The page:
Leonard Crews and his wife have lived for 33 years in a crumbling house in the northwest corner of the Manassas battlefield. In the tangly woods around his four-acre tract, scavengers still find an occasional lead-ball bullet, twisted or mashed from the impact with a tree limb or a man's bone.

Crews, 72, like most of the other people who live around the Civil War battlefield, reveres the land for its history, and treasures it for its verdant calm. He also feels that he belongs on the land -- both his grandfathers fought in the Civil War and one died in it.

Now, Crews is too old to stay in the house, and he wants to sell it to the Interior Department for a long-planned expansion of the Manassas Battlefield National Park. The National Park Service wants to buy it, too. But the transaction, which was scheduled for this fall, probably is not going to come off then, or any time soon.

Reagan administration budget cuts have blocked parkland expansions across the country, placing Crews' land, and the land of many others, in a political limbo.

"The park told me two or three years ago not to make any improvements on the house because it would be bought," the gap-toothed, bare-chested Crews said in an interview at his rickety kitchen table. "Now Reagan's gone and froze the damn money and now I can't do nothing."

Crews says his land and house are worth about $100,000, but for sentimental reasons he does not want to sell it to an individual or one of the many developers who have long coveted the land around the park. Even if Crews wanted to sell, chances are he could not because there's no guarantee the governmnt will not change its mind later and expand the battlefield park.

"Because of all the publicity about park expansions, many prospective purchasers are reluctant now to purchase property around the parks," said Willis P. Kriz, land resources chief for the Interior Department.

The situation Crews faces is the rather confused aftermath of what was called the "Third Battle of Manassas" (the Civil War had two real ones, in 1861 and 1862) -- a lengthy and often acid dispute over expanding the boundaries of the historic battlefield along the Fairfax Prince William county border about 30 miles west of Washington.

Last year Congress authorized spending $8 million to buy an additional 1,490 acres for the park, and President Carter signed the measure, presumably ending six years of controversy over how big the park should be.

Enter Interior Secretary James G. Watt. In one of his first official acts, Watt froze all parkland acquisitions, saying the National Park Service already had more parklands than it could properly maintain. Even though his moratorium was lifted June 5, it is becoming increasingly clear that because of a pared-down budget, there is little likelihood that Congress will appropriate the funds to expand the Manassas Battlefield National Park or give relief to people like Leonard Crews.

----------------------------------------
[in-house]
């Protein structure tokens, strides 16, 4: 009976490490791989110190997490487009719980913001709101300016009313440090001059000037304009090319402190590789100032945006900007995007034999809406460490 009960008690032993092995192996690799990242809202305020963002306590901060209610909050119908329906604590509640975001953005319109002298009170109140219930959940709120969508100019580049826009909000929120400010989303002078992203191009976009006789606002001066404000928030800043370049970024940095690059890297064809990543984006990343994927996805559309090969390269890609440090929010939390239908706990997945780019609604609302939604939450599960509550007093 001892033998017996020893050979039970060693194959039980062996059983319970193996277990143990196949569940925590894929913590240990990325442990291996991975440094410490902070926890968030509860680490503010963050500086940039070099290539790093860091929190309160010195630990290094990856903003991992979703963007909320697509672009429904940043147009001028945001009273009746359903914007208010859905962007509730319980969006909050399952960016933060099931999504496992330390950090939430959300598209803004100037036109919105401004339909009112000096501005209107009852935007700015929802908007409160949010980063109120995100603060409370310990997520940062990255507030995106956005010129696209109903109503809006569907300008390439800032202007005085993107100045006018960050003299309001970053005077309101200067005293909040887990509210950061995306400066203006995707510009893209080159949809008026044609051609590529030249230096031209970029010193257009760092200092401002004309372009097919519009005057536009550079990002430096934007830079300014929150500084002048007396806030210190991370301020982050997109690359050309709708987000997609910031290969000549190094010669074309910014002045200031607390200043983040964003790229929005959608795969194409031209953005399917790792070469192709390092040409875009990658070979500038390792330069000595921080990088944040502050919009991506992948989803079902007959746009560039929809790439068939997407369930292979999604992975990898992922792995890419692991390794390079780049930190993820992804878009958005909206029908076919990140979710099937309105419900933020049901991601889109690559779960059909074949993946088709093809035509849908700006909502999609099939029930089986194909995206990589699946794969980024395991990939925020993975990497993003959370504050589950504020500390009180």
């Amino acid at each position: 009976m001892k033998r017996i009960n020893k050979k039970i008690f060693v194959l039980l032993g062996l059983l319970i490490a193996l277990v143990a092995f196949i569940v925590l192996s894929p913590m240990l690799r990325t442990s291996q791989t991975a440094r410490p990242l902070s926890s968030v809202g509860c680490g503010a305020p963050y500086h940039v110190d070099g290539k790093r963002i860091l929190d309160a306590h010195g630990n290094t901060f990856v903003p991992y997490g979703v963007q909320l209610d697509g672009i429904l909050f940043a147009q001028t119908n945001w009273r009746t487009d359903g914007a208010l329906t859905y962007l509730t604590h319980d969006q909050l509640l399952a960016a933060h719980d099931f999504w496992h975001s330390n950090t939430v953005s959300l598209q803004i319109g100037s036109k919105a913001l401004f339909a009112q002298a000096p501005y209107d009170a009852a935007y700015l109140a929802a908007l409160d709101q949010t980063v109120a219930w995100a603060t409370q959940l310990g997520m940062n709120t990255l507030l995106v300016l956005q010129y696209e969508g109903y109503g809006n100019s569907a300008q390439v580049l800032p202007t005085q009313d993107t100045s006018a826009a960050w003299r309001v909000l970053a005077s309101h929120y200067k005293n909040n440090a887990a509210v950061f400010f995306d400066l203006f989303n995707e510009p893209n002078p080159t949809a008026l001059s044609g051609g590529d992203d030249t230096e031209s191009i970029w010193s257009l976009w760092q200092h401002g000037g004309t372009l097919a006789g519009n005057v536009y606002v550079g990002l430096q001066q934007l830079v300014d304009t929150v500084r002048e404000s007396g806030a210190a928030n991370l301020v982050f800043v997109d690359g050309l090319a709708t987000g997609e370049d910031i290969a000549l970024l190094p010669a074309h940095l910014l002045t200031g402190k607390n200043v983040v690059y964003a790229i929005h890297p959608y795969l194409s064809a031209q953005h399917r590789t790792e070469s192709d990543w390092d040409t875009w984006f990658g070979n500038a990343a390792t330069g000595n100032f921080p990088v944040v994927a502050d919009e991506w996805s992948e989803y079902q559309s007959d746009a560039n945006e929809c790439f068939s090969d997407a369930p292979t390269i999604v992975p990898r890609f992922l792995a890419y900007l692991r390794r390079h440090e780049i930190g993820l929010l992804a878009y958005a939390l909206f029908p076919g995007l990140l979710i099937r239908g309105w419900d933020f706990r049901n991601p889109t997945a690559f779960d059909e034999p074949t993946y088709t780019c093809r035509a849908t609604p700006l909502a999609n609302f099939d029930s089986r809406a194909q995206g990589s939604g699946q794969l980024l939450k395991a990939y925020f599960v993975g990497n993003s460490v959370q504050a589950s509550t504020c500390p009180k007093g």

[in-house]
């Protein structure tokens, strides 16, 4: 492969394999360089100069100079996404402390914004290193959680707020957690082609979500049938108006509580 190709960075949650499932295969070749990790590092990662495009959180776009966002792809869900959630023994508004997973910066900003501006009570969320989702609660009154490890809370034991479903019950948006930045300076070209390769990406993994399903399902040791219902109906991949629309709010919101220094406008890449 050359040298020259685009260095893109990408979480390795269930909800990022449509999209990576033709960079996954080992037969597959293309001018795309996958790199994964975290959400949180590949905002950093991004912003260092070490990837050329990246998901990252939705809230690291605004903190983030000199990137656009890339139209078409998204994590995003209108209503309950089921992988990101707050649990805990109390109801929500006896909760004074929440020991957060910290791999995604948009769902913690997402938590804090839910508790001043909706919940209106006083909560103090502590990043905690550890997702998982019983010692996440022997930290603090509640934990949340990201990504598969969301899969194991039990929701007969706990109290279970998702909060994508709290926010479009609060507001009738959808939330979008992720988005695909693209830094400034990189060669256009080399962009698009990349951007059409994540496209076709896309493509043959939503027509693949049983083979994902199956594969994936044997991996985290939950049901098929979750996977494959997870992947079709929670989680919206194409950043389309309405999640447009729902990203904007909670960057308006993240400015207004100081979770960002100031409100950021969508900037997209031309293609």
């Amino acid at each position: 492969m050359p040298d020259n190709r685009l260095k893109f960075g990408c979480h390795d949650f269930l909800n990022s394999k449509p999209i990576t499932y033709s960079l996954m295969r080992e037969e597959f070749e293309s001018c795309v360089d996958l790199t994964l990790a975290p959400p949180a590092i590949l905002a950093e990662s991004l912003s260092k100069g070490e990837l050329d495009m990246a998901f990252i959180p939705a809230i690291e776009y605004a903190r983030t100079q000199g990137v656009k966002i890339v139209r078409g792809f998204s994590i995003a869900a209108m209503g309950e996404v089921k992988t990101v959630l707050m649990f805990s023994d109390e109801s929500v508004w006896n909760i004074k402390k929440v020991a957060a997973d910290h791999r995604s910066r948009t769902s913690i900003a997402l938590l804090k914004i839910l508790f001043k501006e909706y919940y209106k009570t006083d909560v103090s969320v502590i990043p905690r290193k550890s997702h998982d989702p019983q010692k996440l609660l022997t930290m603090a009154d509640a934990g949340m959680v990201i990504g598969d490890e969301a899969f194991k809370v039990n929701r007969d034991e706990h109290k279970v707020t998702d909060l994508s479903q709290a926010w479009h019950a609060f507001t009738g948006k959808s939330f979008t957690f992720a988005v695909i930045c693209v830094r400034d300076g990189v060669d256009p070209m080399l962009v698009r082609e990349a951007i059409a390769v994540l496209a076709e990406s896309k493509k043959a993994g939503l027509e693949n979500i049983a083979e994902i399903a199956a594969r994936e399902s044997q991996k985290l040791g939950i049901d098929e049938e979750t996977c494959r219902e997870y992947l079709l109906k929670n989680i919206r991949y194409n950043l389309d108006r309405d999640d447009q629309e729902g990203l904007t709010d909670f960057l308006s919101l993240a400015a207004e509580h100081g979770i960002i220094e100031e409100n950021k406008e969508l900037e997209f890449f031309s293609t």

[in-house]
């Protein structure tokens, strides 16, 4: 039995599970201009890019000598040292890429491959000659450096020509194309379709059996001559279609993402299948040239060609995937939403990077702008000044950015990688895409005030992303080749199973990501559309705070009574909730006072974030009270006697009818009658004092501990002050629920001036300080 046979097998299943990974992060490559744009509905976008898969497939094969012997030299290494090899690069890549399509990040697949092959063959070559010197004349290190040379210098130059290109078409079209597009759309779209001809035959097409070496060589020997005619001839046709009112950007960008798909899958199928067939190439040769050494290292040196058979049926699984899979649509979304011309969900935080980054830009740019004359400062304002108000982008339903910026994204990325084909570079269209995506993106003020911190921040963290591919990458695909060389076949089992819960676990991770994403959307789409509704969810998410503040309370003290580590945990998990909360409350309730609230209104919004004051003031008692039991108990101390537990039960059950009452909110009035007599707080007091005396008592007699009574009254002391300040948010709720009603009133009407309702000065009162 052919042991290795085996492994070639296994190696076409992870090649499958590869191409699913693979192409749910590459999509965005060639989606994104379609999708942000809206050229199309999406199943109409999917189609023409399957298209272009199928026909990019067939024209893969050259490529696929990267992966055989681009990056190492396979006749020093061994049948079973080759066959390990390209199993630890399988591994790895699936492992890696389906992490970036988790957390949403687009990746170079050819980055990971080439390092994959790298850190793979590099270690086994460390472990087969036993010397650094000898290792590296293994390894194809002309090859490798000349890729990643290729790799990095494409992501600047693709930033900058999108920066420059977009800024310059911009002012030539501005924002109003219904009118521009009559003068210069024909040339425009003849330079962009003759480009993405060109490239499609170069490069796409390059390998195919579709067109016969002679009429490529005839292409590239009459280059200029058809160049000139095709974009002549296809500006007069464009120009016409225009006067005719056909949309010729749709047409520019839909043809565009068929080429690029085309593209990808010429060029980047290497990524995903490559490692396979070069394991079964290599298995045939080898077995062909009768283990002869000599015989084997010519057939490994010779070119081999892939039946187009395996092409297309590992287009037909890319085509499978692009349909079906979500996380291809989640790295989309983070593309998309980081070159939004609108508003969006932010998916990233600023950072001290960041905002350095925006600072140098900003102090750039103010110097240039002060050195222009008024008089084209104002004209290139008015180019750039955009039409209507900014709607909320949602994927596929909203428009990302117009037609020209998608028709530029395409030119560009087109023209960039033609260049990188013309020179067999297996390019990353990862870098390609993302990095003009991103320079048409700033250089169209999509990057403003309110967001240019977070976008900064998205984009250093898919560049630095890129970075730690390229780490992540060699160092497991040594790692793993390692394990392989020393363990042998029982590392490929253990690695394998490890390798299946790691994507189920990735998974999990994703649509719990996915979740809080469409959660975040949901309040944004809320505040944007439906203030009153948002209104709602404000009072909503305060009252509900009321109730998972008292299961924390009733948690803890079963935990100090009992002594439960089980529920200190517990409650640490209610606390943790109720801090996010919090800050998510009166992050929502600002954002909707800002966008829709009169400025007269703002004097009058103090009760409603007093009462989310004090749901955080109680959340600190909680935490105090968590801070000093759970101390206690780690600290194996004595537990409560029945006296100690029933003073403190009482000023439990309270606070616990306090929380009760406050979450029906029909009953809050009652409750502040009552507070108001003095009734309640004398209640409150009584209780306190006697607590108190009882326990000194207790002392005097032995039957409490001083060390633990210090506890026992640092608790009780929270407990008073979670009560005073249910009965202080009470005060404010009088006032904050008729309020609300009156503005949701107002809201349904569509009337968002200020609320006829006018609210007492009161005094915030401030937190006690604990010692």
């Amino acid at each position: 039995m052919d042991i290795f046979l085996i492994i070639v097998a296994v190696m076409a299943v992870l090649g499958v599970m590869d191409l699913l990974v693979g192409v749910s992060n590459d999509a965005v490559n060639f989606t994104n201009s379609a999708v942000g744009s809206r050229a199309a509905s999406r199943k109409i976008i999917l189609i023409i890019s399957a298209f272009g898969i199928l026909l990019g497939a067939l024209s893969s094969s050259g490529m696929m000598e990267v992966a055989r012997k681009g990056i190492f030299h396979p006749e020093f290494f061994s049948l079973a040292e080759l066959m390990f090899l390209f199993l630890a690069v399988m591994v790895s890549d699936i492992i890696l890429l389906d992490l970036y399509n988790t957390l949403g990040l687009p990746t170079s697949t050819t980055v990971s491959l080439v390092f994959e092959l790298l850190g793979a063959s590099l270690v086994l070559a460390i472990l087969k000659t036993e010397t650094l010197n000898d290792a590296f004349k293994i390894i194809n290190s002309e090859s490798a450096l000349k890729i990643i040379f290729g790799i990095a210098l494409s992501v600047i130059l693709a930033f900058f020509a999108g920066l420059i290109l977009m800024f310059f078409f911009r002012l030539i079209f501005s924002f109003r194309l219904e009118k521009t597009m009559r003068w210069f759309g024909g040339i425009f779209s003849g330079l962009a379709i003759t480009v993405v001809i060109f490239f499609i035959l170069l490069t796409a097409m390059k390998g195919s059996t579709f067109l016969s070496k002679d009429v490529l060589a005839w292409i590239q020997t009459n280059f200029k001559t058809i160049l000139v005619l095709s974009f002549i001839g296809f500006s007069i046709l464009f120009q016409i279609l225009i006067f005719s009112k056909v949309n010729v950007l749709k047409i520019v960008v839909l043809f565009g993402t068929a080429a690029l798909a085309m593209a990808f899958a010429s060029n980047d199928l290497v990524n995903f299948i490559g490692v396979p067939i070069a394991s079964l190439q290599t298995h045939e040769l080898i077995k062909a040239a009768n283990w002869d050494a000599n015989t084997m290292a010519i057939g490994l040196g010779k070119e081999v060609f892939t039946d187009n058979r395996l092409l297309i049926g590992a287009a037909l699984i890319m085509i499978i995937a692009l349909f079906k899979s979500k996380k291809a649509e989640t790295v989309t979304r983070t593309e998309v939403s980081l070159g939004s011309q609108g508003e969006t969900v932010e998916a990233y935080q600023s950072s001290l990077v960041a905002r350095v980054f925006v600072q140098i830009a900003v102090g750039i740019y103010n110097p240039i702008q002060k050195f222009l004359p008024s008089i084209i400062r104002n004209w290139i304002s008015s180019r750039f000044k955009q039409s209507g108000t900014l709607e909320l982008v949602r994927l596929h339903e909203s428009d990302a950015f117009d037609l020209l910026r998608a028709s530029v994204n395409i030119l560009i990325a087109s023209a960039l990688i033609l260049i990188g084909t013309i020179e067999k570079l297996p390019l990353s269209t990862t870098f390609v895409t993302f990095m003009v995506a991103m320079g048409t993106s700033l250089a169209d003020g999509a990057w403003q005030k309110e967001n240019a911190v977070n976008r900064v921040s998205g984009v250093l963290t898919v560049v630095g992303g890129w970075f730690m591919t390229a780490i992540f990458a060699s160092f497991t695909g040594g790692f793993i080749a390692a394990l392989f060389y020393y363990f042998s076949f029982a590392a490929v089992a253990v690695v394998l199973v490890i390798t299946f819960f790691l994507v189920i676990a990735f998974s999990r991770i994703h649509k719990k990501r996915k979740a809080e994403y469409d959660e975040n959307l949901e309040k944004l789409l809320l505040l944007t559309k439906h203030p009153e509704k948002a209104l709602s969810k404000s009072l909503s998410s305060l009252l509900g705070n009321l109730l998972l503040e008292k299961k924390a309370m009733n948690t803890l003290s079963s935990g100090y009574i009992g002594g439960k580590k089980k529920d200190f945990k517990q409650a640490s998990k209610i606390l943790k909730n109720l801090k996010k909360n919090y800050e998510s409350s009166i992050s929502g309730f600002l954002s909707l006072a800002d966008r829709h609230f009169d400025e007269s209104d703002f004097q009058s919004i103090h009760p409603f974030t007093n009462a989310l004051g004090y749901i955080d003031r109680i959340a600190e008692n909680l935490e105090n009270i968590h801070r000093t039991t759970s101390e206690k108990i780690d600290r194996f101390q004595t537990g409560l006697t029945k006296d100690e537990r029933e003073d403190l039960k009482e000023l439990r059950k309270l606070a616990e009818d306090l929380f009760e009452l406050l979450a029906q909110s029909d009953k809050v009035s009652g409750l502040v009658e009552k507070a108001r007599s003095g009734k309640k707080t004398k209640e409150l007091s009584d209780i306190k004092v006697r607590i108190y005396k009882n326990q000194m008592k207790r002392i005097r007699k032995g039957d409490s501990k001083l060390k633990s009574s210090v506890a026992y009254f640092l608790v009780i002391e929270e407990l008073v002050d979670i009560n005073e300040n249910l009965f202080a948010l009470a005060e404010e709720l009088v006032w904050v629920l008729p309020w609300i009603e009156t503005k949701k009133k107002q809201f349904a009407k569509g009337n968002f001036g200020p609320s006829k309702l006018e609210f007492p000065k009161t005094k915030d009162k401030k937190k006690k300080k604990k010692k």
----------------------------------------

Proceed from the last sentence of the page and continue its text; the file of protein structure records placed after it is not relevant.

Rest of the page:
While there appear to be many more people around Manassas who are pleased the federal government will not be taking scenic easements on their land, or straight-out buying it under the power of eminent domain, hardship cases like Leonard Crews' appear to be in no short supply.

"I would say a fair percentage of people are at least willing sellers," said Cleve Pinnix, an aide to the House subcommittee on public lands and national parks. "That's pretty typical nationwide."

The Reagan administration has asked for $29 million for the park land acquisitions, a plunge from the $233.6 million Congress had approved earlier under Carter.

The Huse now has voted to give the Park Servie $87.8 million for park land acquisitions, but the measure failed to include any money for Manassas. A scant $5 million would be available for so-called "hardship cases," but the chances that it would filter down to the Manassas landowners appear slim, according to park service officials.

In the meantime, it's wait and see.

"Most owners of property in park land would like nothing more than to get on with it," Kriz said. "They simply want to get it over with and not have the acquisition hanging over their heads. It's a heck of a bind for these people because the opportunity to sell the land to someone else becomes greatly diminished."

For Edward P. Davis, 57, whose family owns a 500-acre farm, the largest tract within the expanded Manassas battlefield boundaries, the argument that government acquisition of the land would make him an instant millionaire is not particularly exciting.

"I'd like them to take it, sure," he says. "But it's only because the taxes ont it are getting so high." Davis said his family pays $9,000 a year in property taxes on the farm, which does not produce that much in revenue.

"And who wants to go out and lease the land from me when the government's gonna come in and take it?" he asked.